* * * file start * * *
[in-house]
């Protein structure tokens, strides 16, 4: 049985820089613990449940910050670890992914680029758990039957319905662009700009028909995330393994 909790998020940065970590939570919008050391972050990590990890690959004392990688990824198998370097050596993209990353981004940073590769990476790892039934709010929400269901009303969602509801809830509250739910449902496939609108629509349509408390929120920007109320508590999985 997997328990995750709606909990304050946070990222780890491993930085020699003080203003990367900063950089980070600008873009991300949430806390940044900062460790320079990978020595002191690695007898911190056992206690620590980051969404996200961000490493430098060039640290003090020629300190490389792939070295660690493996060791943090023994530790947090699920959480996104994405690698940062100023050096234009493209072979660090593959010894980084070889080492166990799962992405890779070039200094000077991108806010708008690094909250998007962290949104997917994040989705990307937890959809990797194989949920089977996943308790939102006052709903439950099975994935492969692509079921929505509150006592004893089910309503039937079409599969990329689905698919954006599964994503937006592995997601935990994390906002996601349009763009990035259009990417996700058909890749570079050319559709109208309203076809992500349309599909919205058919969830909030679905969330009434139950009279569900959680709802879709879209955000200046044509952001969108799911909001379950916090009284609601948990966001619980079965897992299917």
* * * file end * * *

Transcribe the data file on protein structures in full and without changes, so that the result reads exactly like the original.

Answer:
[in-house]
């Protein structure tokens, strides 16, 4: 049985820089613990449940910050670890992914680029758990039957319905662009700009028909995330393994 909790998020940065970590939570919008050391972050990590990890690959004392990688990824198998370097050596993209990353981004940073590769990476790892039934709010929400269901009303969602509801809830509250739910449902496939609108629509349509408390929120920007109320508590999985 997997328990995750709606909990304050946070990222780890491993930085020699003080203003990367900063950089980070600008873009991300949430806390940044900062460790320079990978020595002191690695007898911190056992206690620590980051969404996200961000490493430098060039640290003090020629300190490389792939070295660690493996060791943090023994530790947090699920959480996104994405690698940062100023050096234009493209072979660090593959010894980084070889080492166990799962992405890779070039200094000077991108806010708008690094909250998007962290949104997917994040989705990307937890959809990797194989949920089977996943308790939102006052709903439950099975994935492969692509079921929505509150006592004893089910309503039937079409599969990329689905698919954006599964994503937006592995997601935990994390906002996601349009763009990035259009990417996700058909890749570079050319559709109208309203076809992500349309599909919205058919969830909030679905969330009434139950009279569900959680709802879709879209955000200046044509952001969108799911909001379950916090009284609601948990966001619980079965897992299917």